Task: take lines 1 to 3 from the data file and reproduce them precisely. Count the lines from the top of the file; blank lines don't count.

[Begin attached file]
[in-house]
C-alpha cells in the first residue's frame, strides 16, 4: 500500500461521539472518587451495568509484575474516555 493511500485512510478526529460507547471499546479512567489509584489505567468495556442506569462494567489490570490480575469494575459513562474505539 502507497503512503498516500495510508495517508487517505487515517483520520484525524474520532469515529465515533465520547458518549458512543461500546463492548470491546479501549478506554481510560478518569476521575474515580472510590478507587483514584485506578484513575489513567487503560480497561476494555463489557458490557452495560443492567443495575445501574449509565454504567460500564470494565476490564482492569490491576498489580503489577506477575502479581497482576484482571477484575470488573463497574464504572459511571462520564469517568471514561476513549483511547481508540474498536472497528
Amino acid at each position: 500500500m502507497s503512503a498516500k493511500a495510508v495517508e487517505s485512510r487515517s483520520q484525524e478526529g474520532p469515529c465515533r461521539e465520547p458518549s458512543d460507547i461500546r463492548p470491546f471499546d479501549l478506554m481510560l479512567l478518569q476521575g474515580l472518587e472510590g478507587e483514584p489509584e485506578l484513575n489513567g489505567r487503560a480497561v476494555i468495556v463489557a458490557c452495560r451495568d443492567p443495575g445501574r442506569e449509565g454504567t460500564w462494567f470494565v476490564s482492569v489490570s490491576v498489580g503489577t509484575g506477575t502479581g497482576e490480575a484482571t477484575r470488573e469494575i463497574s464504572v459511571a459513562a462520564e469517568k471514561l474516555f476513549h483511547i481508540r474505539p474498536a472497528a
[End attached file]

[in-house]
C-alpha cells in the first residue's frame, strides 16, 4: 500500500461521539472518587451495568509484575474516555 493511500485512510478526529460507547471499546479512567489509584489505567468495556442506569462494567489490570490480575469494575459513562474505539 502507497503512503498516500495510508495517508487517505487515517483520520484525524474520532469515529465515533465520547458518549458512543461500546463492548470491546479501549478506554481510560478518569476521575474515580472510590478507587483514584485506578484513575489513567487503560480497561476494555463489557458490557452495560443492567443495575445501574449509565454504567460500564470494565476490564482492569490491576498489580503489577506477575502479581497482576484482571477484575470488573463497574464504572459511571462520564469517568471514561476513549483511547481508540474498536472497528
Amino acid at each position: 500500500m502507497s503512503a498516500k493511500a495510508v495517508e487517505s485512510r487515517s483520520q484525524e478526529g474520532p469515529c465515533r461521539e465520547p458518549s458512543d460507547i461500546r463492548p470491546f471499546d479501549l478506554m481510560l479512567l478518569q476521575g474515580l472518587e472510590g478507587e483514584p489509584e485506578l484513575n489513567g489505567r487503560a480497561v476494555i468495556v463489557a458490557c452495560r451495568d443492567p443495575g445501574r442506569e449509565g454504567t460500564w462494567f470494565v476490564s482492569v489490570s490491576v498489580g503489577t509484575g506477575t502479581g497482576e490480575a484482571t477484575r470488573e469494575i463497574s464504572v459511571a459513562a462520564e469517568k471514561l474516555f476513549h483511547i481508540r474505539p474498536a472497528a